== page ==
‘I’m a Cardiologist—These Are the 7 Foods That Earn a Top Spot on My Grocery List’

Photo: Stocksy/heart-healthy foods
Given that heart disease is the leading cause of mortality in the United States, you’ll be all the wiser to prioritize heart health sooner than later. A number of lifestyle factors will affect how robust your heart health is, including your level of physical activity, genetics, and whether or not you smoke—all of which will influence cholesterol, blood pressure, and energy levels. Yet one of the best things you can do to be kind to your ticker, day in and day out, is to follow a well-rounded diet that offers an abundance of macros and micronutrients alike.

Need inspo on specific foods you should prioritize? We asked Long Cao, MD, a board-certified cardiologist with Memorial Hermann in Houston, Texas, to share the heart-healthy foods he always adds to his own grocery cart. Read on to see why you should take his lead.

Experts In This Article
  • Long Cao, MD, board-certified cardiologist with Memorial Hermann in Houston, Texas

7 of the best heart-healthy foods, according to a cardiologist

1. Dark leafy greens

As a loud and proud lover of kale, I was glad to see that my favorite dark leafy green made Dr. Cao’s list, alongside spinach. “Both are good sources of vitamin A, vitamin C, and vitamin K along with folate, B vitamins and omega-3 fatty acids,” he says. Each of these nutrients offers a world of benefits for countless aspects of your health, yet Dr. Cao helpfully explains how certain ones can promote cardiovascular health specifically. For instance, he reminds us that vitamin K is necessary for proper blood clotting, which is important when dealing with clotting in the heart.

Folate, too, is essential for blood health. “If the quality of the blood is good, the heart doesn’t have to work overtime to get oxygen to the body,” says Dr. Cao. B vitamins support a healthy nervous system, “which not only benefits our brain but also how our nervous system speaks to our heart,” he continues.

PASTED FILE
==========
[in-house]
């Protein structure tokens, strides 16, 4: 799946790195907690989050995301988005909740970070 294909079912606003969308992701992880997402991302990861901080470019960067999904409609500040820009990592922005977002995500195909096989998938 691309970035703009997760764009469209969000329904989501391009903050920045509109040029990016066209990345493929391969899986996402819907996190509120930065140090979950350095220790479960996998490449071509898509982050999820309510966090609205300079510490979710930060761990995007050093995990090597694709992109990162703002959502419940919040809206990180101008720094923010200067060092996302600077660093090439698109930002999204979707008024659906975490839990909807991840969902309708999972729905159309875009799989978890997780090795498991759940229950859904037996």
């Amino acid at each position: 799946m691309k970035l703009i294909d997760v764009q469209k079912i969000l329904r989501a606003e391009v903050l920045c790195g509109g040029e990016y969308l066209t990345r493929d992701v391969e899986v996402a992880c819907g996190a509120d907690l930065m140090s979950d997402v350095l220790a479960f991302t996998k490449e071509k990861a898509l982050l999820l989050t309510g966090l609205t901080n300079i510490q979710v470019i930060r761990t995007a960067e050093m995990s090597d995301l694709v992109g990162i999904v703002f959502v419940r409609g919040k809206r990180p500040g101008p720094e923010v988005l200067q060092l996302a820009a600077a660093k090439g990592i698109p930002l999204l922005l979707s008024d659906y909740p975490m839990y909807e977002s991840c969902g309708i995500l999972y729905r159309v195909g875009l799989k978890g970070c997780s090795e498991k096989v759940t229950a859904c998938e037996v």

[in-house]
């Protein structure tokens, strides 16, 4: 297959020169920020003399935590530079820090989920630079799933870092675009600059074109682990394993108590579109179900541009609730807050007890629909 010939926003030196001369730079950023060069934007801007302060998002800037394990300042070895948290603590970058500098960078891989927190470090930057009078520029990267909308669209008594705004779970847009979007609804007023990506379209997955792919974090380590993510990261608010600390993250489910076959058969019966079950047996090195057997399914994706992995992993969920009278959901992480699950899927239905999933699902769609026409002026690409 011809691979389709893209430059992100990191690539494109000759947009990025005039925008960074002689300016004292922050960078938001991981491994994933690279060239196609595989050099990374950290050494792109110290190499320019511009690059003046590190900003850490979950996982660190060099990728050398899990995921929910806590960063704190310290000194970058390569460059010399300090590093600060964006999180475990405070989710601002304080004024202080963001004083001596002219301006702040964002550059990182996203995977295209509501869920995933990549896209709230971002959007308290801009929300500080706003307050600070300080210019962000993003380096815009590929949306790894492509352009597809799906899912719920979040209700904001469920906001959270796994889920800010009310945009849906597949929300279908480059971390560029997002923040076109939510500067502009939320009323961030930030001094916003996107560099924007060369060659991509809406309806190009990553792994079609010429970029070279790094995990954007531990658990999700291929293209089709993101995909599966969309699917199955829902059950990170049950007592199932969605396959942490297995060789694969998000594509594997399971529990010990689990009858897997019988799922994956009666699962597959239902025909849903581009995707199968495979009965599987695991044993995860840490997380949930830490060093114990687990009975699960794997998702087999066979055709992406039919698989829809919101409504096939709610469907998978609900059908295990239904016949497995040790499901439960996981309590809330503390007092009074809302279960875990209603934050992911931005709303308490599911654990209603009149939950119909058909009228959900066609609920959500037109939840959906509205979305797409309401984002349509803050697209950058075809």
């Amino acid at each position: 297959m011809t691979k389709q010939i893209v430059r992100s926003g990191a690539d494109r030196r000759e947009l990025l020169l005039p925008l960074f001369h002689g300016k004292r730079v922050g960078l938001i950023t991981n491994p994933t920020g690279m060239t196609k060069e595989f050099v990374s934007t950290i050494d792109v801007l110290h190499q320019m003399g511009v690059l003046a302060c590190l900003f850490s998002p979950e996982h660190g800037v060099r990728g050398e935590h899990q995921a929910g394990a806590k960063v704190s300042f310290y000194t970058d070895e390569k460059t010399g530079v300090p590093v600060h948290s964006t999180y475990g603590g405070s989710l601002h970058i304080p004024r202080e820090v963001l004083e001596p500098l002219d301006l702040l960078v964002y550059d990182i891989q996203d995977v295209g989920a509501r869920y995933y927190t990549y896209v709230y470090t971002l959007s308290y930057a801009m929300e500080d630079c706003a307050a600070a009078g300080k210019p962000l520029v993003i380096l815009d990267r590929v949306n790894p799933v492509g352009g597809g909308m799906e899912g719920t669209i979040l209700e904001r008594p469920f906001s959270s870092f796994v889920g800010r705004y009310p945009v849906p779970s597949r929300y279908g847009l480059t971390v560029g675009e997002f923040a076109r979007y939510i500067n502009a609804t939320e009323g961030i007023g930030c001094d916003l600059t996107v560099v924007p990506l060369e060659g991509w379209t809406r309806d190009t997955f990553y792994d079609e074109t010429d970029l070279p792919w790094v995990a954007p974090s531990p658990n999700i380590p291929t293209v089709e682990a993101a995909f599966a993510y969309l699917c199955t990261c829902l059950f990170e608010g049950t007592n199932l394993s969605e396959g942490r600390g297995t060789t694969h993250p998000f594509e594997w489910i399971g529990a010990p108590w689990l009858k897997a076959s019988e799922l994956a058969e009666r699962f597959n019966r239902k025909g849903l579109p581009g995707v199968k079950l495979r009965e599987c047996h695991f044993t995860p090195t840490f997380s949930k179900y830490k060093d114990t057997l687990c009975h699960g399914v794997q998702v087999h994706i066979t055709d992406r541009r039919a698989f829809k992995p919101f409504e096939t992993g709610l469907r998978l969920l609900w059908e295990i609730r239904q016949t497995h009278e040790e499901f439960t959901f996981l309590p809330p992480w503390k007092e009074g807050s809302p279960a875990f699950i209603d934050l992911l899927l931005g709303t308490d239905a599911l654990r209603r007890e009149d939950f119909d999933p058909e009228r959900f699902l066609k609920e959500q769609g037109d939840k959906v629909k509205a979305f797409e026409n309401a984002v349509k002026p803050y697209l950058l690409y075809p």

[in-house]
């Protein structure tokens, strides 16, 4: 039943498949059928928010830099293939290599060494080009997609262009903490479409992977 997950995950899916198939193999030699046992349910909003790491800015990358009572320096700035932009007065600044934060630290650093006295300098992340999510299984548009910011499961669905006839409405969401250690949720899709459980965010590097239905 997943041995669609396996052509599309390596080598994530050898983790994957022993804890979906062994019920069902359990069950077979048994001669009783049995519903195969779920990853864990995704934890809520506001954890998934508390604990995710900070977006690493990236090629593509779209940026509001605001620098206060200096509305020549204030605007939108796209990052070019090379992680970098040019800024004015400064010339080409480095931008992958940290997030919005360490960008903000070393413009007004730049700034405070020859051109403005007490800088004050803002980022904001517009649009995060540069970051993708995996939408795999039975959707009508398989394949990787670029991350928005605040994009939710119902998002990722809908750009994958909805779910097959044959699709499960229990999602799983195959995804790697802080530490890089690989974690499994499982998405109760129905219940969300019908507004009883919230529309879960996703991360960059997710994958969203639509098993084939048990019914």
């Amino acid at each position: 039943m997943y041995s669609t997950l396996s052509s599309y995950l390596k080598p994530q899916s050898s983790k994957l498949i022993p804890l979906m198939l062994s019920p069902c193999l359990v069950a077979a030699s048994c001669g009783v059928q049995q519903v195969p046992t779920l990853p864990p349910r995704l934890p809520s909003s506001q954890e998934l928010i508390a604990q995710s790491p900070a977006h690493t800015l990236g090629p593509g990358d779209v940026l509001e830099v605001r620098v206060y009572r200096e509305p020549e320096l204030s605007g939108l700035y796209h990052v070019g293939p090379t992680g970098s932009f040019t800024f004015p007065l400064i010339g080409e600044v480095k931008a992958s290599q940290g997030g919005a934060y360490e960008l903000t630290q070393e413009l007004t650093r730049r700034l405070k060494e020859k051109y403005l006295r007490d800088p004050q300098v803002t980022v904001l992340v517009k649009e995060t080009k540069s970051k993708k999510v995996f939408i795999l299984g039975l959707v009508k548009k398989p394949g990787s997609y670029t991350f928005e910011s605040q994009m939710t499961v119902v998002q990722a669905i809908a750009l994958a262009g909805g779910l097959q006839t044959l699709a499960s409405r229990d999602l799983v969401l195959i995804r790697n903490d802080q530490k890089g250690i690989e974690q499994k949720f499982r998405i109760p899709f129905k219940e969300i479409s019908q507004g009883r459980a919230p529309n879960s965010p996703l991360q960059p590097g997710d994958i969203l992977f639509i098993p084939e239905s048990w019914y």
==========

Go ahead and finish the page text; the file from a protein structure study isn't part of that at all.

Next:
Finally, Dr. Cao notes that omega-3s can lower the amount of unhealthy fats in the body. Dr. Cao recommends eating one cup (or 100 grams) of raw kale or spinach daily. If you don’t love these greens as much as I do, consider throwing them into a smoothie to mask the taste while still reaping their many perks. You can also cook leafy greens, or use them in salads (with kale, try cutting it up small, and massaging it with olive oil to make it more tender).

Get ideas for cooking with leafy greens:

2. Avocados

Avocados are as famous for their content of healthy fats as they are for their ubiquity as a brunch staple. Yet Dr. Cao says they also pack many micronutrients that are good for your cardiovascular system, including vitamins C, E, K, B6, riboflavin, niacin, folate, magnesium, and potassium. “In short, all of these agents aid better blood flow by dilating the blood vessels, improving cardiac output by improving heart contractions, and to a certain extent, naturally making the blood cells healthier and more slippery to traverse the body,” Dr. Cao says. “Half of an avocado a day does miracles as a supplement to your diet.”

Per a 2022 meta-analysis published in the Journal of the American Heart Association, two or more servings of avocados per week were correlated with a 16 percent lower risk of cardiovascular disease and a 21 percent lower risk of coronary heart disease.

Per a 2022 meta-analysis published in the Journal of the American Heart Association, two or more servings of avocados per week were correlated with a 16 percent lower risk of cardiovascular disease and a 21 percent lower risk of coronary heart disease. Consider this an official green light to order your avocado toast on repeat or whip up fresh guacamole to use as a dip or spread.